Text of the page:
Analysis of timings on real-world interfaces sometimes yields
suggestive curves. That is, suggestive to a statistician, who may be
able to recognize a powerful qualitative principle in the numbers.
One such regularity is *Hick's
Law*,^{[26]} which for our purposes we
can paraphrase as: *The time M(n) required to make a choice
from a menu of n items rises with the log to the base two of
n*.

The key fact here is that the rise of M(n)
is sublinear. Thus, the Rule of Large Menus:
*one large menu is more time-efficient than several small
submenus supporting the same choices*, even if we ignore the
time overhead of moving among submenus.

A related result is *Fitts's Law*, which
predicts that the time T(D,S) to move the mouse pointer to a region on a
screen, when is initially D units away from the region border and the
region is S units deep in the direction of motion, rises with the
log to the base two of D/S.

Since you can't control D — the user
will start his mouse movements from unpredictable locations — it
follows that the way to reduce the D/S ratio that predicts select time
in a point-and-click interface is to *make the target
larger*. But not huge; the log to the base two in the
formula means that, as with Hick's Law, the efficiency gains are
sublinear and fall off as the ratio rises, and that gain has to be
traded off against the value of other uses for the screen
space.

Still, we get from this the Rule of Target Size: The size of a button should be proportional to its expected frequency of use.

Macintosh fans like to point out that Fitts's Law implies a very
large advantage for Mac-style edge-of-screen menus with no borders,
because they effectively extend the depth of the target area
offscreen. This prediction is borne out by experiment. Under Unix. we
can capture this benefit with a (borderless) taskbar adjacent to any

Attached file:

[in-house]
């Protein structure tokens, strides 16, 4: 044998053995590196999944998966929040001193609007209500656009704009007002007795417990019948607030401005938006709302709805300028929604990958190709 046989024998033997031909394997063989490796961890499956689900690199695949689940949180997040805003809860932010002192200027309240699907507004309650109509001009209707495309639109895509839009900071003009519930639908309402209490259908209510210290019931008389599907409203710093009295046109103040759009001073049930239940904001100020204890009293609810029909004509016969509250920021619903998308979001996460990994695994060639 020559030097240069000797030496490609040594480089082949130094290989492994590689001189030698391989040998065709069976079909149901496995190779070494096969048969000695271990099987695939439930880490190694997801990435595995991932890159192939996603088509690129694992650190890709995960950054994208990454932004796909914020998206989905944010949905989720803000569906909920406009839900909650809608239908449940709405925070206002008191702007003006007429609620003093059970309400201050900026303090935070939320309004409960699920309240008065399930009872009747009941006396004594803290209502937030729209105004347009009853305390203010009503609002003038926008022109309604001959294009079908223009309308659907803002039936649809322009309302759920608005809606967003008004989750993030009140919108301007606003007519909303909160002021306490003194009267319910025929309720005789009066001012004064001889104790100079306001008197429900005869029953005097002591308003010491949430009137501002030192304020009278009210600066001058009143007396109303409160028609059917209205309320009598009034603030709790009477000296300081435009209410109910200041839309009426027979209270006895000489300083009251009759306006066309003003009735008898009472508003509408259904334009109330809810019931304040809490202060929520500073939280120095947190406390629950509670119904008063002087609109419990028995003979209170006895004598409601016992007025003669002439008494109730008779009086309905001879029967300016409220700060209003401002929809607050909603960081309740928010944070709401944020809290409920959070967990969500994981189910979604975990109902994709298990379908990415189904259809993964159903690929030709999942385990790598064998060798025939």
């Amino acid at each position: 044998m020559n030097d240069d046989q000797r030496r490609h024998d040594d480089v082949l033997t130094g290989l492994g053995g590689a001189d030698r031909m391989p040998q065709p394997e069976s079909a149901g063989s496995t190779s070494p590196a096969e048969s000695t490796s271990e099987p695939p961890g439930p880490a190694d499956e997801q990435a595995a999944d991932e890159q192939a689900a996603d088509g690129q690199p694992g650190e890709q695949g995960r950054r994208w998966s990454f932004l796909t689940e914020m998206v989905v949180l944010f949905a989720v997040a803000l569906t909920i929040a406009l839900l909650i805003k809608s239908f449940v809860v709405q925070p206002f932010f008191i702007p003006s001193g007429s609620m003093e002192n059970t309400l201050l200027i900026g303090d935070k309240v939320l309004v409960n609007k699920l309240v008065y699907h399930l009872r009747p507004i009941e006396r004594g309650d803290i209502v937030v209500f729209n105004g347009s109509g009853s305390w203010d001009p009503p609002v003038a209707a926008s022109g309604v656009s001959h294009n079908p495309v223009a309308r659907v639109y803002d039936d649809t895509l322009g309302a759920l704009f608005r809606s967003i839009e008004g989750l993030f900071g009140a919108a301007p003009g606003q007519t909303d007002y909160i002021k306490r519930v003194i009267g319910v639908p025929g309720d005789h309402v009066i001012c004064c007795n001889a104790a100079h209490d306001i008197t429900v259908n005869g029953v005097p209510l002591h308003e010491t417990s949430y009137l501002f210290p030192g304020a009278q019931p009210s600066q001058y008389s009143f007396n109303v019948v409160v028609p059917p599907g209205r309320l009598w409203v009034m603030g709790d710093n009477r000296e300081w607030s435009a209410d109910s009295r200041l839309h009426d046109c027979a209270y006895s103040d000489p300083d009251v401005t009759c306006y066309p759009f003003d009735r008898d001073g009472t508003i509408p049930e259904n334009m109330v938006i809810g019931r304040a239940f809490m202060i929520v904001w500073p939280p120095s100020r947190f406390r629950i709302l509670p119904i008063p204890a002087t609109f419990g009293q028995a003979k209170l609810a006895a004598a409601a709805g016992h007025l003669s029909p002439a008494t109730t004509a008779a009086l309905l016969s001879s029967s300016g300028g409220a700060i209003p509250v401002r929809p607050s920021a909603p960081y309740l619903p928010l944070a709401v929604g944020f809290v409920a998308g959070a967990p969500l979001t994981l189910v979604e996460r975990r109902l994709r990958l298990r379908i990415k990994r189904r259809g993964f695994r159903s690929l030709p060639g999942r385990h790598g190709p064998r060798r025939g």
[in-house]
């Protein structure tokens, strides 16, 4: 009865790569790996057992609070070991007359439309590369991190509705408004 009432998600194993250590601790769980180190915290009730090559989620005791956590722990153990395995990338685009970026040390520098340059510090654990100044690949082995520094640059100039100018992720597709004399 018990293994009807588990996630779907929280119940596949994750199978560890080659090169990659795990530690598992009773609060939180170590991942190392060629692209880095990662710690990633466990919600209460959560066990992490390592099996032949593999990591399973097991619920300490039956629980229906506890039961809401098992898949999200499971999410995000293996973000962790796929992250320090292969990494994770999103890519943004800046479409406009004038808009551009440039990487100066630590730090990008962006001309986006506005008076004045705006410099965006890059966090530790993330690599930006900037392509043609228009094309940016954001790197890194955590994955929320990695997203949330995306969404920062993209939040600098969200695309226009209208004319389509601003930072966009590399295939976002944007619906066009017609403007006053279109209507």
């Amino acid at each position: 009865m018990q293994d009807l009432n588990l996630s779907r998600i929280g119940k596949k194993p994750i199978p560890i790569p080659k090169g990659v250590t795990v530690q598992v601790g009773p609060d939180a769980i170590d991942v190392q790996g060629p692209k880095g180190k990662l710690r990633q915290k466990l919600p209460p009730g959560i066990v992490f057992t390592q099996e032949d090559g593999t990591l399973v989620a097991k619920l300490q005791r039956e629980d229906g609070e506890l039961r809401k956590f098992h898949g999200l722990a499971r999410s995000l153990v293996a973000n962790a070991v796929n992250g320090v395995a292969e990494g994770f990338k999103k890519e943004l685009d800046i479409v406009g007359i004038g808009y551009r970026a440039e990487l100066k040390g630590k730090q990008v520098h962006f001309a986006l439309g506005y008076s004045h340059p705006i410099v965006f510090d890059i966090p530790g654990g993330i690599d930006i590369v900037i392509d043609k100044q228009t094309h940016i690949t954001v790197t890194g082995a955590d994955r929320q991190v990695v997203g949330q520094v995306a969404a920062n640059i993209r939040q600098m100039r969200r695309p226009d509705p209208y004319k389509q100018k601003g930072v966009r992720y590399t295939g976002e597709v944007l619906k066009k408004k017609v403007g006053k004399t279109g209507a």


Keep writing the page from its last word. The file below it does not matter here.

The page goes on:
screen edge, but the standard Unix toolkits don't give us a way to
harness it within applications (because application windows have
borders and anyway don't typically appear nestled up to a sctreen
edge).^{[27]}

We can get from this the Rule of the Infinite Edge: The easiest target rectangles on the screen are those adjacent to its edges.

Hick's Law and Fitts's Law come from a place even deeper than evolved human instinctual wiring. They're related to the Shannon-Hartley Theorem in information theory and would probably just hold as true for intelligent squids, robots, or anything else with an eye-brain-hand loop that has to check whether the mouse pointer has landed in the right spot by tracking progress against a visual boundary.

For more on the application of Fitts's Law, including some
marvelously detailed case studies, see Bruce Tognazzini's February
1999 *Ask Tog*^{[28]}.

^{[26] }For the precise mathematical
statements of both Hick's Law and Fitts's Law, see the discussion in
[Raskin].

^{[27] }In fact Fitts's Law tells us that the most
easily targeted areas would be the (unbordered) four corners of the
screen, which have offscreen landing zones on two sides. No GUI
toolkit in history has actually used this
fact.